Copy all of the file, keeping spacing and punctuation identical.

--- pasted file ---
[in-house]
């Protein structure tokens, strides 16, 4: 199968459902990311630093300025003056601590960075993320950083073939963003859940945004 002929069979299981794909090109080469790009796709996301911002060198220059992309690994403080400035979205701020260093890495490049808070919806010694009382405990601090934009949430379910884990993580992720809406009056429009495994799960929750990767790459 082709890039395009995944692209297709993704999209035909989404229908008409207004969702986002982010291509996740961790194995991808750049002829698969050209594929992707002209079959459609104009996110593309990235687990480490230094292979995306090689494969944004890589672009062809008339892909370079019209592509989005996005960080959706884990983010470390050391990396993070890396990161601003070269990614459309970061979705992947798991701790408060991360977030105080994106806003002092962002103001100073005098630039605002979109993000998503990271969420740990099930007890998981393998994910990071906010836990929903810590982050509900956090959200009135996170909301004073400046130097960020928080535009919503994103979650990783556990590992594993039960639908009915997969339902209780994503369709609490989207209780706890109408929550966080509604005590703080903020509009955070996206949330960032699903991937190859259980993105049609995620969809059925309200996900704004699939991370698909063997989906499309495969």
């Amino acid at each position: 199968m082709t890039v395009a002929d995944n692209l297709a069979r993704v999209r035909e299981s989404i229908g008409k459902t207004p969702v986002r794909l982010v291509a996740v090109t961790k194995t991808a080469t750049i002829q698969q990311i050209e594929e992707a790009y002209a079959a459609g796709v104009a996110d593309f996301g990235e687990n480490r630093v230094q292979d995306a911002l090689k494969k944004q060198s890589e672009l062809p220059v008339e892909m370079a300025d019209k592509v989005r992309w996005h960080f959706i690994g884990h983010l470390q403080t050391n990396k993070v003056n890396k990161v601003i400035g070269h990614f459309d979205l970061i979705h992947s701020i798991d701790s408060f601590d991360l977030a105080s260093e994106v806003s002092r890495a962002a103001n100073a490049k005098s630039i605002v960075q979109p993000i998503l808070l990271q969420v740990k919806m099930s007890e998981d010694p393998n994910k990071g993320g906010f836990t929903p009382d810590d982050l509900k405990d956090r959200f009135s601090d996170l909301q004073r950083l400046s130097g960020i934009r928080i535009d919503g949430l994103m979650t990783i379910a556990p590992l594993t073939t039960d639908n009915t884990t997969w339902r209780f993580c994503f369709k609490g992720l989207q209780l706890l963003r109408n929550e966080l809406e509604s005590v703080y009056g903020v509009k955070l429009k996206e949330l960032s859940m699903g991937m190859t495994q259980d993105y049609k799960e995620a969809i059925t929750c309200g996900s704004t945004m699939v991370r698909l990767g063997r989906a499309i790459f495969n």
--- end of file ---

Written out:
[in-house]
């Protein structure tokens, strides 16, 4: 199968459902990311630093300025003056601590960075993320950083073939963003859940945004 002929069979299981794909090109080469790009796709996301911002060198220059992309690994403080400035979205701020260093890495490049808070919806010694009382405990601090934009949430379910884990993580992720809406009056429009495994799960929750990767790459 082709890039395009995944692209297709993704999209035909989404229908008409207004969702986002982010291509996740961790194995991808750049002829698969050209594929992707002209079959459609104009996110593309990235687990480490230094292979995306090689494969944004890589672009062809008339892909370079019209592509989005996005960080959706884990983010470390050391990396993070890396990161601003070269990614459309970061979705992947798991701790408060991360977030105080994106806003002092962002103001100073005098630039605002979109993000998503990271969420740990099930007890998981393998994910990071906010836990929903810590982050509900956090959200009135996170909301004073400046130097960020928080535009919503994103979650990783556990590992594993039960639908009915997969339902209780994503369709609490989207209780706890109408929550966080509604005590703080903020509009955070996206949330960032699903991937190859259980993105049609995620969809059925309200996900704004699939991370698909063997989906499309495969």
């Amino acid at each position: 199968m082709t890039v395009a002929d995944n692209l297709a069979r993704v999209r035909e299981s989404i229908g008409k459902t207004p969702v986002r794909l982010v291509a996740v090109t961790k194995t991808a080469t750049i002829q698969q990311i050209e594929e992707a790009y002209a079959a459609g796709v104009a996110d593309f996301g990235e687990n480490r630093v230094q292979d995306a911002l090689k494969k944004q060198s890589e672009l062809p220059v008339e892909m370079a300025d019209k592509v989005r992309w996005h960080f959706i690994g884990h983010l470390q403080t050391n990396k993070v003056n890396k990161v601003i400035g070269h990614f459309d979205l970061i979705h992947s701020i798991d701790s408060f601590d991360l977030a105080s260093e994106v806003s002092r890495a962002a103001n100073a490049k005098s630039i605002v960075q979109p993000i998503l808070l990271q969420v740990k919806m099930s007890e998981d010694p393998n994910k990071g993320g906010f836990t929903p009382d810590d982050l509900k405990d956090r959200f009135s601090d996170l909301q004073r950083l400046s130097g960020i934009r928080i535009d919503g949430l994103m979650t990783i379910a556990p590992l594993t073939t039960d639908n009915t884990t997969w339902r209780f993580c994503f369709k609490g992720l989207q209780l706890l963003r109408n929550e966080l809406e509604s005590v703080y009056g903020v509009k955070l429009k996206e949330l960032s859940m699903g991937m190859t495994q259980d993105y049609k799960e995620a969809i059925t929750c309200g996900s704004t945004m699939v991370r698909l990767g063997r989906a499309i790459f495969n």